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Housing crisis is damaging people’s mental health, claims Shelter

The housing crisis is taking a terrible toll on people’s mental health, with one-in-five people experiencing anxiety, depression or panic attacks, according to new research from the charity Shelter.

According to the research, millions of people are suffering a deterioration in mental health because of housing problems, and many are seeking help from their GPs – adding to the pressures faced by a hard-pressed health service.

The report from Shelter and ComRes shows (21%) of adults have experienced issues including long-term stress, anxiety and depression due to a housing problem over the last five years. In some of the worst cases, people are even having suicidal thoughts.

Additionally, one in six adults (17%) say the pressure of housing problems has also affected their physical health with some reporting symptoms such as hair loss, nausea, exhaustion, dizzy spells and headaches.

Showing how linked housing and mental health are, the research shows that a vast majority (69%) of people who have experienced housing problems in the last five years such as poor conditions, struggling to pay the rent or being threatened with eviction, have reported a negative impact on their mental health.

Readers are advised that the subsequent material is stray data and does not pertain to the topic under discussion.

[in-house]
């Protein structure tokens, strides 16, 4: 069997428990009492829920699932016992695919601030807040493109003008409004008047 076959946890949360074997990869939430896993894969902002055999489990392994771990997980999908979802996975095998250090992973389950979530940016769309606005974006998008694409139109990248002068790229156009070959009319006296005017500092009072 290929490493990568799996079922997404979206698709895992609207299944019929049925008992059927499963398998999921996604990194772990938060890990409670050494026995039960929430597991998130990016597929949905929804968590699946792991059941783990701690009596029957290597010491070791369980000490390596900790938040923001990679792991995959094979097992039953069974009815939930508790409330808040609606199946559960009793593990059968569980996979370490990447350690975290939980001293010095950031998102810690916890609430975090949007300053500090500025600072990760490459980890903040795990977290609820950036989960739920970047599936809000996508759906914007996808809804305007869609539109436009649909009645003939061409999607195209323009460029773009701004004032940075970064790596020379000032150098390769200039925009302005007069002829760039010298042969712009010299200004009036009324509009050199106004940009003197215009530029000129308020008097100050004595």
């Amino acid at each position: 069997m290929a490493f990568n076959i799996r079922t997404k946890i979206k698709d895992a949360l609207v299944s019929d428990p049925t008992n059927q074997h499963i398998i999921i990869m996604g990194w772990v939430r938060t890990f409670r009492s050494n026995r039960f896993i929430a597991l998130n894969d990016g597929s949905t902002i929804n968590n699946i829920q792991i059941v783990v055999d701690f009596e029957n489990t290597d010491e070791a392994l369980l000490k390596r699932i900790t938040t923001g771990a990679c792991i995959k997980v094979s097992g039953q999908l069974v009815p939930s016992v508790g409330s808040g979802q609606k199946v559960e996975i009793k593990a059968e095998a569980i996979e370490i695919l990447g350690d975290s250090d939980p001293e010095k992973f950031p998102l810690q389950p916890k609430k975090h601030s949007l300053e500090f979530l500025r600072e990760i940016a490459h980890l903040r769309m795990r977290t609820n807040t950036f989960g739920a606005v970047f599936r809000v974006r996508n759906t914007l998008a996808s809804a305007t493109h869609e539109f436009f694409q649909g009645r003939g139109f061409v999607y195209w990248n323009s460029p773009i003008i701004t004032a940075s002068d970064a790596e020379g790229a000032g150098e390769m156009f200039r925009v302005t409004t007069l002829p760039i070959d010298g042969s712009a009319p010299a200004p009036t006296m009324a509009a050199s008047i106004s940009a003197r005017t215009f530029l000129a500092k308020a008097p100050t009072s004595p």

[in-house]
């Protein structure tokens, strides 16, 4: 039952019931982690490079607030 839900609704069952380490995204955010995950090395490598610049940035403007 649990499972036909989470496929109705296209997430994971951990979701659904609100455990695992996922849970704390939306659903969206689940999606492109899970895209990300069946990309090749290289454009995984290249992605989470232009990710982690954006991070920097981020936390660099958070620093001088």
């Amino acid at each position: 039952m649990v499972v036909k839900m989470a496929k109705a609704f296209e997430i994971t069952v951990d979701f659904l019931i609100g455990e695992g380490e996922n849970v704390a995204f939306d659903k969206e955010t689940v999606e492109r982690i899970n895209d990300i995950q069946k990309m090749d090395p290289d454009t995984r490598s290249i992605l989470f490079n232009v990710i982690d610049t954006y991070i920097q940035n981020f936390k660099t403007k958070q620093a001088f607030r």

The charity is urging anyone overwhelmed by housing problems to get advice from Shelter, after an in-depth investigation with 20 GPs revealed many people are having to visit their doctor owing to bad housing. Findings include:

  • GPs say some patients are diagnosed with anxiety and depression directly due to housing problems

·        Bad housing is tipping people with existing mental health issues ‘over the edge’

  • Poor housing conditions are having the biggest effect on mental health but unaffordable and unstable rented housing are also having a negative impact
  • GPs feel they need more help in supporting patients experiencing these problems

"Every day at Shelter we hear from people at breaking point because they can no longer cope with their unstable, unliveable or unaffordable housing,” said Liz Clare, legal adviser with Shelter.

“From families in fear of falling further behind on the rent to people dealing with the misery of raising young children in a tiny, mouldy, freezing flat – people can feel completely overwhelmed.

"But getting advice and support for housing problems early can ease the pressure and stop things spiralling out of control.

Dr Andrew Carr from London, who took part in the Shelter study, added: “I see how much housing is a problem in my work every day, and it's unusual for people not to have mental health burdens if they're in inadequate or unstable housing.

“With evictions on the rise in my area, I've seen people with acute anxiety or severe stress because they're facing the threat of losing their home. I always encourage patients to seek advice on housing problems as soon as possible, and I have seen first-hand the benefits of this on their mental wellbeing."

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